The Teotihuacan archeological site museum (now renamed the Museum of Teotihuacan Culture) is a modern construction that blends in with its surroundings thanks to its semi-underground, plant-covered design, making it appear like another mound awaiting exploration.
To explain the identity of the society that inhabited this valley from the second century BC until the eighth century AD, the museum’s collection includes everything from everyday utensils to artwork and religious artefacts, amounting to a total of 600 objects made in a variety of materials (clay, shell, bone, textiles, wood, different types of stone, and so on), in addition to some recreated scenes. Arranged into eight different galleries, the exhibits refer to various aspects of the city and society—its economy, society, politics, technologies and religion.
This museum, positioned to the south of the Pyramid of the Sun, complements other similar spaces on the site, such as the Teotihuacan Mural Museum "Beatriz de la Fuente" and a temporary exhibition gallery located in the former museum building.
Excavations and research at the Teotihuacan site began in 1675, when Carlos de Sigüenza y Góngora explored the front plinth of the Pyramid of the Moon. In 1910, President Porfirio Díaz ordered the construction of the first site museum: the Teotihuacan Museum of Archeology, with displays including the findings of archeologist Leopoldo Batres (1852-1926). Two other museums have since been built at the site: the 1964 site museum, this time under the auspices of the National Institute of Anthropology and History (INAH, founded in 1939) and, in 1994, the current Museum of Teotihuacan Culture.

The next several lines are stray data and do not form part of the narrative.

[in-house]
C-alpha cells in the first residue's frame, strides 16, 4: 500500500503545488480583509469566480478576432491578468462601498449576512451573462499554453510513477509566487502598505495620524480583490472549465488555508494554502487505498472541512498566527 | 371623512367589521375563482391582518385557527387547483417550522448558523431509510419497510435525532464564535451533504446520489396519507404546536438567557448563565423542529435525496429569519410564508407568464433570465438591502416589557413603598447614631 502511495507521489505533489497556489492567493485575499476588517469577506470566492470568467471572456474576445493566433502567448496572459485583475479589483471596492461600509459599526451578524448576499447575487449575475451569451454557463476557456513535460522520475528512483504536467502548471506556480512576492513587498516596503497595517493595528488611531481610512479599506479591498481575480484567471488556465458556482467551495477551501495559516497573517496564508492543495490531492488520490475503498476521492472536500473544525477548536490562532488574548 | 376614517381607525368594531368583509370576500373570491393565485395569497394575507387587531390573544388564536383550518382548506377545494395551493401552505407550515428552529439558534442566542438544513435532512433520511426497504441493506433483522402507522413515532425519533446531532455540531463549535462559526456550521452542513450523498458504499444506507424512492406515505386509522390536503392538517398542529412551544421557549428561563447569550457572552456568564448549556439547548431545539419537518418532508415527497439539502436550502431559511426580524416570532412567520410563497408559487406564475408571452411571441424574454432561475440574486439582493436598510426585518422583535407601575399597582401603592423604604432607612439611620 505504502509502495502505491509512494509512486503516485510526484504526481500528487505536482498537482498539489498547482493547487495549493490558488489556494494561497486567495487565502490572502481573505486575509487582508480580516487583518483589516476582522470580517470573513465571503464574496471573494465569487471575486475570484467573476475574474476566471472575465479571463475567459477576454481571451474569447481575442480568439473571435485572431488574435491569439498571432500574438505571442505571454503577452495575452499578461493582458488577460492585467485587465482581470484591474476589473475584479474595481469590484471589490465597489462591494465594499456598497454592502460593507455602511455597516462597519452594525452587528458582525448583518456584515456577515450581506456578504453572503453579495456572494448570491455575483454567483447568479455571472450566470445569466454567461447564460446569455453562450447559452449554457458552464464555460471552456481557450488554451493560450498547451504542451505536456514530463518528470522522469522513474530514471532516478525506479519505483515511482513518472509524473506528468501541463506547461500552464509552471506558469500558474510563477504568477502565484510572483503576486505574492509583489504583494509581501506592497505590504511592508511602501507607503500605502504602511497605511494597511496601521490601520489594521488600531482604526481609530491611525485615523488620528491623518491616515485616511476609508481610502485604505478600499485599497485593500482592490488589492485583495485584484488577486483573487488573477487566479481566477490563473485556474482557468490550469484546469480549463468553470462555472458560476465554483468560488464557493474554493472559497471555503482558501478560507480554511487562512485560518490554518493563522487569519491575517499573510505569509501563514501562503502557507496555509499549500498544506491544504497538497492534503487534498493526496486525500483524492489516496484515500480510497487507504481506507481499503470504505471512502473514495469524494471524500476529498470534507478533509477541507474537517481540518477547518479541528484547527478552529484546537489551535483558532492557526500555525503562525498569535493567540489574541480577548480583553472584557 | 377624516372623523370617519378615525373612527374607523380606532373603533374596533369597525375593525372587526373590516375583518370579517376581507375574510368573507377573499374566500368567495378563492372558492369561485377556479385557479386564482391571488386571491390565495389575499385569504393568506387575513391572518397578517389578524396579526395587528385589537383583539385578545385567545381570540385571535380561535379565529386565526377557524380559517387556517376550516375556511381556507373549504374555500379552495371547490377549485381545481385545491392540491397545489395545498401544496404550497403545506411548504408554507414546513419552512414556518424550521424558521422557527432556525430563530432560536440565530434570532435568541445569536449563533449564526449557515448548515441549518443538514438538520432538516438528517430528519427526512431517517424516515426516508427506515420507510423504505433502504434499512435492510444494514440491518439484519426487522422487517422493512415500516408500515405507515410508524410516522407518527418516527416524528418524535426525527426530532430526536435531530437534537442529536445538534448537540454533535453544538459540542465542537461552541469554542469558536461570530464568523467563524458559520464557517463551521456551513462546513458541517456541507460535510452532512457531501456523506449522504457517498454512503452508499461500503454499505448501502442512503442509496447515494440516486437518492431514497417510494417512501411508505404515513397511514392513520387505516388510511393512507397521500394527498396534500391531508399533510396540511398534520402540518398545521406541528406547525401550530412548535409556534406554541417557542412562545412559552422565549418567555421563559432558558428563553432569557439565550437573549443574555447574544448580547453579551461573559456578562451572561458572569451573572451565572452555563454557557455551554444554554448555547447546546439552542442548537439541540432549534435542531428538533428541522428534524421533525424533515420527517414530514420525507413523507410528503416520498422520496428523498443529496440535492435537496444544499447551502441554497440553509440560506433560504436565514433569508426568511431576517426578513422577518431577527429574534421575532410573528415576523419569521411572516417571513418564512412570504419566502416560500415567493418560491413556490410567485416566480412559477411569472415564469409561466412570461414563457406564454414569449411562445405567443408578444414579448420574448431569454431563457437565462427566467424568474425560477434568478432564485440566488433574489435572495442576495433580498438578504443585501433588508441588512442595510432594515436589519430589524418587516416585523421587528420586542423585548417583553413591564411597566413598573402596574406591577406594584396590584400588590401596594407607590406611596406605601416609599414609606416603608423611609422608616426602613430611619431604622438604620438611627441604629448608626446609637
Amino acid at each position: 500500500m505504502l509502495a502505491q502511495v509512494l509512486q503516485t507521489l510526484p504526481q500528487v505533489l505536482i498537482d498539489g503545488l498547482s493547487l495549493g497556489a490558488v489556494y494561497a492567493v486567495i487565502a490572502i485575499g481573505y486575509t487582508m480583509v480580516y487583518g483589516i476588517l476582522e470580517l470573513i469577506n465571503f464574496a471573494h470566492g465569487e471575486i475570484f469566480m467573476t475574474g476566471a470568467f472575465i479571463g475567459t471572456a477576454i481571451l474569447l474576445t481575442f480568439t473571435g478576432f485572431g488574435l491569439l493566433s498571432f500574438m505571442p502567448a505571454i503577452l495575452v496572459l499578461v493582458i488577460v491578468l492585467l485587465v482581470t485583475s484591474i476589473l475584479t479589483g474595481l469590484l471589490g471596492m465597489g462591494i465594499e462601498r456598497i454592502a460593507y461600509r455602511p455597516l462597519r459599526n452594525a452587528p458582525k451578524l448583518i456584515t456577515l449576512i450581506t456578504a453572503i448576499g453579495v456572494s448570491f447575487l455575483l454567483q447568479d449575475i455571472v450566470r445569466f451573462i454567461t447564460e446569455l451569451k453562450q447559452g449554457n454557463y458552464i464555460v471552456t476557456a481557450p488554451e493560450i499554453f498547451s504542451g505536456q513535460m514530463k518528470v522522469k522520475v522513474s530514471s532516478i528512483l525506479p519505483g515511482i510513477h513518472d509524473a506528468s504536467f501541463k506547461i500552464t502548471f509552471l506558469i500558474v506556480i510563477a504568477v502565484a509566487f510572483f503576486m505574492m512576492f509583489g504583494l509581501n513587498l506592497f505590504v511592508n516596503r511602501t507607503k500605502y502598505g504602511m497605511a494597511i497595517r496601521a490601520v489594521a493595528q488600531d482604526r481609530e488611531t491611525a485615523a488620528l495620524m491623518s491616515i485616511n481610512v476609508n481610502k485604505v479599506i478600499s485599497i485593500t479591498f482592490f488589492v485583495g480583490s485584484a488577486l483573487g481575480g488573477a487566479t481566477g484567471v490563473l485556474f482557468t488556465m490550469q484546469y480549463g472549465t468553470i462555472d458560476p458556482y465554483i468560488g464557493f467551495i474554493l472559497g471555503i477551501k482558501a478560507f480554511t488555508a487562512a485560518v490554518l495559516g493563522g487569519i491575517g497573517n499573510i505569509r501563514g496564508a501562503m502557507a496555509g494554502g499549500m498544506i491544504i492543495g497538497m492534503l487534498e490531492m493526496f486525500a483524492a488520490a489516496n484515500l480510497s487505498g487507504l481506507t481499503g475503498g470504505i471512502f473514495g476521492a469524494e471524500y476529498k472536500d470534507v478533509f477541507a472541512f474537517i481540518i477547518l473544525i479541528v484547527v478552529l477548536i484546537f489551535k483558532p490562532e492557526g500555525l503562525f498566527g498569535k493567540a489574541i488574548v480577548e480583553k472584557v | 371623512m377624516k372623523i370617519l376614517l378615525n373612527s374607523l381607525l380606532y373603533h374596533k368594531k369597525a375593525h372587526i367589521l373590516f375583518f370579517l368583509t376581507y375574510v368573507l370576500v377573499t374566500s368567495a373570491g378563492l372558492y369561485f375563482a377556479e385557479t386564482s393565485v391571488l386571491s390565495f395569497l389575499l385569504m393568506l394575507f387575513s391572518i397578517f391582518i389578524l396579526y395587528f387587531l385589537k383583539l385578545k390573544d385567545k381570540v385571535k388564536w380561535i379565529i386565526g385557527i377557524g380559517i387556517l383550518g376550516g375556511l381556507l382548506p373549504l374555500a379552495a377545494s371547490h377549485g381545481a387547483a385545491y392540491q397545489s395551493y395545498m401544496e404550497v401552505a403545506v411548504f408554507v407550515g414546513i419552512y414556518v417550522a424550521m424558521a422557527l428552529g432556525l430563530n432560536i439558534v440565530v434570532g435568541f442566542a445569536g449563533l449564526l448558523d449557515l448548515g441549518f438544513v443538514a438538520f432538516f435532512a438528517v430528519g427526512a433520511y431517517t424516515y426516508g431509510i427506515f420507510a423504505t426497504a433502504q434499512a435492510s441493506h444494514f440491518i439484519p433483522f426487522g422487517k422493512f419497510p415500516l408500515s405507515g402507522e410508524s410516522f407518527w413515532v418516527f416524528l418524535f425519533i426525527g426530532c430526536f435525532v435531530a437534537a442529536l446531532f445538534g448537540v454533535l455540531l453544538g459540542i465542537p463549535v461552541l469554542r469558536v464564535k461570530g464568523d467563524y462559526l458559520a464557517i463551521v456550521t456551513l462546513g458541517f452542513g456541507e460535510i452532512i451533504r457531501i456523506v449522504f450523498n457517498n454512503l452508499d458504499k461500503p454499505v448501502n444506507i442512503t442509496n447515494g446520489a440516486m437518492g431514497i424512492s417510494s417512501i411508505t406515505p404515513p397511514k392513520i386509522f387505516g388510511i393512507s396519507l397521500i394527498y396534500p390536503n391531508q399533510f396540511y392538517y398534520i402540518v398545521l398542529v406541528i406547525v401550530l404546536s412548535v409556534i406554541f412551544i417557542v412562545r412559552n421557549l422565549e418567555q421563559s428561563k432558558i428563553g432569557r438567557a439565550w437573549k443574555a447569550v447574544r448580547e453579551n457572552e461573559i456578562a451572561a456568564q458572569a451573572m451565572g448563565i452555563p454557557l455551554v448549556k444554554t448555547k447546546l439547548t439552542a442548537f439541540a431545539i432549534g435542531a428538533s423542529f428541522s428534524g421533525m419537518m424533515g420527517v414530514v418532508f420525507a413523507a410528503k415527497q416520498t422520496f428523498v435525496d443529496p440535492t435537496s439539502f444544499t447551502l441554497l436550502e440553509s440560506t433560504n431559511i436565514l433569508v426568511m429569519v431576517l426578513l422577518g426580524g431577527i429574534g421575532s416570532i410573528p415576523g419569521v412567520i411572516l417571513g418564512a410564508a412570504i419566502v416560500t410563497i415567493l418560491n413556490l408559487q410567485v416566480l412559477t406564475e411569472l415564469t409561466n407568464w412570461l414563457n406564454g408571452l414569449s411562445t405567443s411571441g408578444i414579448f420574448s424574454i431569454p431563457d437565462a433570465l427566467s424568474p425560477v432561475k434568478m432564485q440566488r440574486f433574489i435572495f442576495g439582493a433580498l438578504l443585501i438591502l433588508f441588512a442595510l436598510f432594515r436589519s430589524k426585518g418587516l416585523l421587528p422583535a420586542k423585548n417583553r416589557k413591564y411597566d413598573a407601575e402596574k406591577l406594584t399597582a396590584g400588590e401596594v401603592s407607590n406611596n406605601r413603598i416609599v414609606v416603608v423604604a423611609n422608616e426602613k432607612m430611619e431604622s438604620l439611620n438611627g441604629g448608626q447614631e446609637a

The site museum of the 1960s, 70s and 80s—a period when the INAH’s archeological and historical work was carried out separately—shows exhibits as if found in their original setting, helping the observer “read” them scientifically, as well as to enhance their visual appeal. Fernando Gamboa, Daniel Rubín, Miguel Covarrubias and Alfonso Caso were among those involved in this new approach.
The findings of the Teotihuacan Project 1980-1982 and the Special Teotihuacan Project 1992-1994—taking the approach outlined during the latter program (contextualizing this mighty culture in space and time)—have been housed in the more recent museum: the Museum of Teotihuacan Culture, built on the platform of the 1910 museum. The culmination of a visit around this new space is the Pyramid of the Sun rising up majestically as the crowning jewel of the entire collection, seen through a large picture window, above a model of the entire city.
From Mexico City, take Federal Highway 85D for Pachuca. After a few miles a turn off leads to the archeological zone, entrance is via the Gate 5. Alternatively, from Mexico City, take Federal Highway 132D "Ecatepec-Pirámides" and follow the signs for Gate 5.
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